- Scanner moiré is a typical example of object moiré. It occurs when the optical system of a scanner interferes with a pattern in the original that gets scanned. This easily happens if you try to scan a printed original but it can also occur with pictures that have a repeating pattern in them such as a brick wall or textiles. Screening technologies can also cause moiré to appear, either because the pattern in a line screen interacts with a pattern on the page or because the patterns of the different colors (cyan, magenta, yellow, black,..) interfere with each other.
As a general rule, avoiding object moiré is the responsibility of the person creating the artwork, which might be the photographer or the scanner operators. Moiré caused by screening can be the responsibility of the printer as long as it is caused by interference between the colors themselves. If the screening interferes with patters in the supplies images, the printer could have avoided this unless
Offsetting (ink setoff) & ghosting
Faint replicas of printed images appear on other pages. Below you see two facing pages. The white paper at the bottom of the left page shows a darker region, caused by offsetting of the picture of Marilyn Monroe to the right. Marilyn’s picture actually shows a nice moiré-pattern which I left untouched on purpose.
These are two separate technical issues that lead to a comparable visual artifact. Offsetting happens if there is too much ink on the paper, the ink doesn’t contain enough driers or a job is sent through finishing while the ink is still too wet. Ghosting can be caused by press issues such as ink starvation or by a chemical reaction. The effect is similar to offsetting but it isn’t caused by ink transfer.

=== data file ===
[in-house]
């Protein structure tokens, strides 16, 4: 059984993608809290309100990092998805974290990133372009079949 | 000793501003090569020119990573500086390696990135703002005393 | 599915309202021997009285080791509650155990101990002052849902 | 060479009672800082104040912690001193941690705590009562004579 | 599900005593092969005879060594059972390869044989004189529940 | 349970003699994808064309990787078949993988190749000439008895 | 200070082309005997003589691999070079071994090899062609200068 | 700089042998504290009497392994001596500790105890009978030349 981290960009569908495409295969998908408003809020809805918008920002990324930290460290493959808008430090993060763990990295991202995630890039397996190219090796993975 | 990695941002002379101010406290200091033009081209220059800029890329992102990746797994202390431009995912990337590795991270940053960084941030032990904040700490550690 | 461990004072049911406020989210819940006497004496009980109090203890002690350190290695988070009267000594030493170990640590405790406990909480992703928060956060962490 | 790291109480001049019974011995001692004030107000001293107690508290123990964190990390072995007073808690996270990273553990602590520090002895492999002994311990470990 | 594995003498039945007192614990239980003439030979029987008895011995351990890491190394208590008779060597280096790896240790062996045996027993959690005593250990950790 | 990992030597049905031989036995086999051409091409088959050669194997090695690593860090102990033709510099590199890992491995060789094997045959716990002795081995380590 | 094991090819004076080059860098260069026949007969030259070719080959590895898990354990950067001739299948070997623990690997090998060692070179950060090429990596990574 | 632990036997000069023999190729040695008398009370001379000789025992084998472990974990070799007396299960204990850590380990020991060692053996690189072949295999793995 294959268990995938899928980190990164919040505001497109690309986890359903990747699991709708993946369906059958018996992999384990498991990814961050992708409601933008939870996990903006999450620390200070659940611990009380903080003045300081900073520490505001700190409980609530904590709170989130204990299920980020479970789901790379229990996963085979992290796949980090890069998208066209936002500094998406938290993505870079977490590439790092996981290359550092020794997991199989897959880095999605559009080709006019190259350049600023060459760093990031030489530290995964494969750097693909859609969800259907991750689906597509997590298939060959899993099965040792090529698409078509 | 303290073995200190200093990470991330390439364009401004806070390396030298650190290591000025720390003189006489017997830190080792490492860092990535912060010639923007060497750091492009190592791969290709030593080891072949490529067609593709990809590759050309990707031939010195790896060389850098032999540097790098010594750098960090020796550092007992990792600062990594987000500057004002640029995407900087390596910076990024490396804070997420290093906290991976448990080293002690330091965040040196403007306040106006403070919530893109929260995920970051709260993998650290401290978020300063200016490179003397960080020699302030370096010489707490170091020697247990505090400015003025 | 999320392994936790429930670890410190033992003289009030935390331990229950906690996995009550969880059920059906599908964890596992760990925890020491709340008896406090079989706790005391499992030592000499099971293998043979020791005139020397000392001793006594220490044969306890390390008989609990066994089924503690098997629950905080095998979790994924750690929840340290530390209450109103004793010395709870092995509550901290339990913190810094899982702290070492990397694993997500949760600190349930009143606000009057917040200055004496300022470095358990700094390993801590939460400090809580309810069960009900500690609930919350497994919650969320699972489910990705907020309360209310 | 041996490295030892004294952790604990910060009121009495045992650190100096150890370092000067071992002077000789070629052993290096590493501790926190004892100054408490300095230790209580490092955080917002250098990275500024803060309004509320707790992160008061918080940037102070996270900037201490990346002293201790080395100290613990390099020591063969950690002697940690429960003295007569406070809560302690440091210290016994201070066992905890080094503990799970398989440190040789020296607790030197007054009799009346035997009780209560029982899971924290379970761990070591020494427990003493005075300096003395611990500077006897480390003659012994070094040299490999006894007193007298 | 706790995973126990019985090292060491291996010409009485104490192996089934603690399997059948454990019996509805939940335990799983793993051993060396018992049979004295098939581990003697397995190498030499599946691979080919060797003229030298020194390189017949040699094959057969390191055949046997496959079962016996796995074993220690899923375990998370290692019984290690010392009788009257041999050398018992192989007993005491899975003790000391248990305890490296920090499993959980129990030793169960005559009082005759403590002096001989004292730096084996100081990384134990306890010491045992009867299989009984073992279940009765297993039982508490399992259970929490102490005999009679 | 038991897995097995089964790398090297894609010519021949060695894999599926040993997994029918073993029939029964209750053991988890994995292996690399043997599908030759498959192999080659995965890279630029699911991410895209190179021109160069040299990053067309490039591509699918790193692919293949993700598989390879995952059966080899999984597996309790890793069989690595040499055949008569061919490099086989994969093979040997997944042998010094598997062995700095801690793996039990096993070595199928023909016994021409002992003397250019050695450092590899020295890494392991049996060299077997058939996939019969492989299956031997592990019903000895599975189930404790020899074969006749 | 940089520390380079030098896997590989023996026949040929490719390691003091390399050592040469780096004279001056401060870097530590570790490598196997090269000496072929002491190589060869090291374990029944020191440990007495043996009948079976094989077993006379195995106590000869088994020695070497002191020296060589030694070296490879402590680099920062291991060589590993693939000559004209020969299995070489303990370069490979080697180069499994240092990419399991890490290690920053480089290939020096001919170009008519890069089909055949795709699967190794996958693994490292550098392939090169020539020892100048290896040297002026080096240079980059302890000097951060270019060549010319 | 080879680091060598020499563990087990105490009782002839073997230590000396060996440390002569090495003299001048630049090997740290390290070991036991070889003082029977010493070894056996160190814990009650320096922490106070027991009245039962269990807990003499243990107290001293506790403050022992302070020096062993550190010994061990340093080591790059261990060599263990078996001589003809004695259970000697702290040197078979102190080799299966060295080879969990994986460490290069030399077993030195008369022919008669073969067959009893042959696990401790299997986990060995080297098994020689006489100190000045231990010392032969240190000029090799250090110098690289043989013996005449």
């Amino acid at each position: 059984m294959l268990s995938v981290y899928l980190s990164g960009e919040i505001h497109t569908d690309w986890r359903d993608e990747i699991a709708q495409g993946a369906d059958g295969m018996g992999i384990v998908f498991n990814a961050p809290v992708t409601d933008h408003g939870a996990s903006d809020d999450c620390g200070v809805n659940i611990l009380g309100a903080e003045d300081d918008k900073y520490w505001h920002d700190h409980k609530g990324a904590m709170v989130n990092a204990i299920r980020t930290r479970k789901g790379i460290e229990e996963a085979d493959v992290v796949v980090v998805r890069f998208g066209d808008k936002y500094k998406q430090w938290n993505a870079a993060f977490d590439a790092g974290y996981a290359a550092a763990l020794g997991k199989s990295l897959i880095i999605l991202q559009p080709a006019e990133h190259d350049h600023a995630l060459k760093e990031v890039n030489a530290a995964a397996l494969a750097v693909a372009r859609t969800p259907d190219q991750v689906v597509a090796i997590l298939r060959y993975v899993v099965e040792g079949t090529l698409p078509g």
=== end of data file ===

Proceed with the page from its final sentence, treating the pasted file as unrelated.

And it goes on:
How to avoid offsetting: If the overload of ink is caused by incorrect color separations or the inappropriate use of registration color, the designer and the prepress department will have to fight it out. When offsetting happened because a job was rushed through finishing, it is the printer who should take responsibility or the one demanding an unreasonable deadline or the person who delivered the data too late. The printer can be held responsible for ghosting, but please take into consideration that ghosting effects can often only be discovered after the completed printing process has been completed.
When all of the printing colors don’t align properly, that is referred to as a registration issue.
Flat tints look uneven
An example and description of this quality issue still need to be added.
The color on a spread shifts
An example and description of this quality issue still need to be added.
Images and tints are too dark or muddy
Sometimes images and artwork is too dark or the colors look muddy/